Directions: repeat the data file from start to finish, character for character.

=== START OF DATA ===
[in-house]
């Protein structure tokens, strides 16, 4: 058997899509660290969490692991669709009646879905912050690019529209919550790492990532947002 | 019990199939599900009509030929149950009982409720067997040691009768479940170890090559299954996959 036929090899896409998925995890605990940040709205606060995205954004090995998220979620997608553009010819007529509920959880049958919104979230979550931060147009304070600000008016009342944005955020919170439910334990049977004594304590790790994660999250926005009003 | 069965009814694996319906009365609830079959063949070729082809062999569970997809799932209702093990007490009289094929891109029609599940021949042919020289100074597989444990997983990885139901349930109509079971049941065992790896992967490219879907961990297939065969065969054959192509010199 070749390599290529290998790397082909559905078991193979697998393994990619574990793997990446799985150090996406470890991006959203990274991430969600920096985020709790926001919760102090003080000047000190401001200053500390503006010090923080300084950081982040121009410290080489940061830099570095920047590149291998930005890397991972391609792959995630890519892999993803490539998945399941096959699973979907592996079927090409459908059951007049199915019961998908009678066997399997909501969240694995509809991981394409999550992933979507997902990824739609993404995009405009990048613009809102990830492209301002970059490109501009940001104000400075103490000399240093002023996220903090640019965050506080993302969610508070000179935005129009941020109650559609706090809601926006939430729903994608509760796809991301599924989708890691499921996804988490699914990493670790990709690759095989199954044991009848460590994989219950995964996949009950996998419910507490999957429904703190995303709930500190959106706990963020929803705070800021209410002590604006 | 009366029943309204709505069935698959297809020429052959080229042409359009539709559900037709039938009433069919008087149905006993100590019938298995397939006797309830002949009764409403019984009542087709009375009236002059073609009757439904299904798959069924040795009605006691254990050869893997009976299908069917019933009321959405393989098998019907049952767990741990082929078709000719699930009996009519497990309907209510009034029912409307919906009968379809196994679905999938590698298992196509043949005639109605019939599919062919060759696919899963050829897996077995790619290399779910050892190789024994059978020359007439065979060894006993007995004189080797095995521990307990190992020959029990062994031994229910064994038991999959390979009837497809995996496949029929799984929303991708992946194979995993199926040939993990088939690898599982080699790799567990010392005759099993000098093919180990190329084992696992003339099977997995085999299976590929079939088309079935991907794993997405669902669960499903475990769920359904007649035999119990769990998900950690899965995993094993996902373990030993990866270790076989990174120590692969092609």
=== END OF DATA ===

[in-house]
């Protein structure tokens, strides 16, 4: 058997899509660290969490692991669709009646879905912050690019529209919550790492990532947002 | 019990199939599900009509030929149950009982409720067997040691009768479940170890090559299954996959 036929090899896409998925995890605990940040709205606060995205954004090995998220979620997608553009010819007529509920959880049958919104979230979550931060147009304070600000008016009342944005955020919170439910334990049977004594304590790790994660999250926005009003 | 069965009814694996319906009365609830079959063949070729082809062999569970997809799932209702093990007490009289094929891109029609599940021949042919020289100074597989444990997983990885139901349930109509079971049941065992790896992967490219879907961990297939065969065969054959192509010199 070749390599290529290998790397082909559905078991193979697998393994990619574990793997990446799985150090996406470890991006959203990274991430969600920096985020709790926001919760102090003080000047000190401001200053500390503006010090923080300084950081982040121009410290080489940061830099570095920047590149291998930005890397991972391609792959995630890519892999993803490539998945399941096959699973979907592996079927090409459908059951007049199915019961998908009678066997399997909501969240694995509809991981394409999550992933979507997902990824739609993404995009405009990048613009809102990830492209301002970059490109501009940001104000400075103490000399240093002023996220903090640019965050506080993302969610508070000179935005129009941020109650559609706090809601926006939430729903994608509760796809991301599924989708890691499921996804988490699914990493670790990709690759095989199954044991009848460590994989219950995964996949009950996998419910507490999957429904703190995303709930500190959106706990963020929803705070800021209410002590604006 | 009366029943309204709505069935698959297809020429052959080229042409359009539709559900037709039938009433069919008087149905006993100590019938298995397939006797309830002949009764409403019984009542087709009375009236002059073609009757439904299904798959069924040795009605006691254990050869893997009976299908069917019933009321959405393989098998019907049952767990741990082929078709000719699930009996009519497990309907209510009034029912409307919906009968379809196994679905999938590698298992196509043949005639109605019939599919062919060759696919899963050829897996077995790619290399779910050892190789024994059978020359007439065979060894006993007995004189080797095995521990307990190992020959029990062994031994229910064994038991999959390979009837497809995996496949029929799984929303991708992946194979995993199926040939993990088939690898599982080699790799567990010392005759099993000098093919180990190329084992696992003339099977997995085999299976590929079939088309079935991907794993997405669902669960499903475990769920359904007649035999119990769990998900950690899965995993094993996902373990030993990866270790076989990174120590692969092609």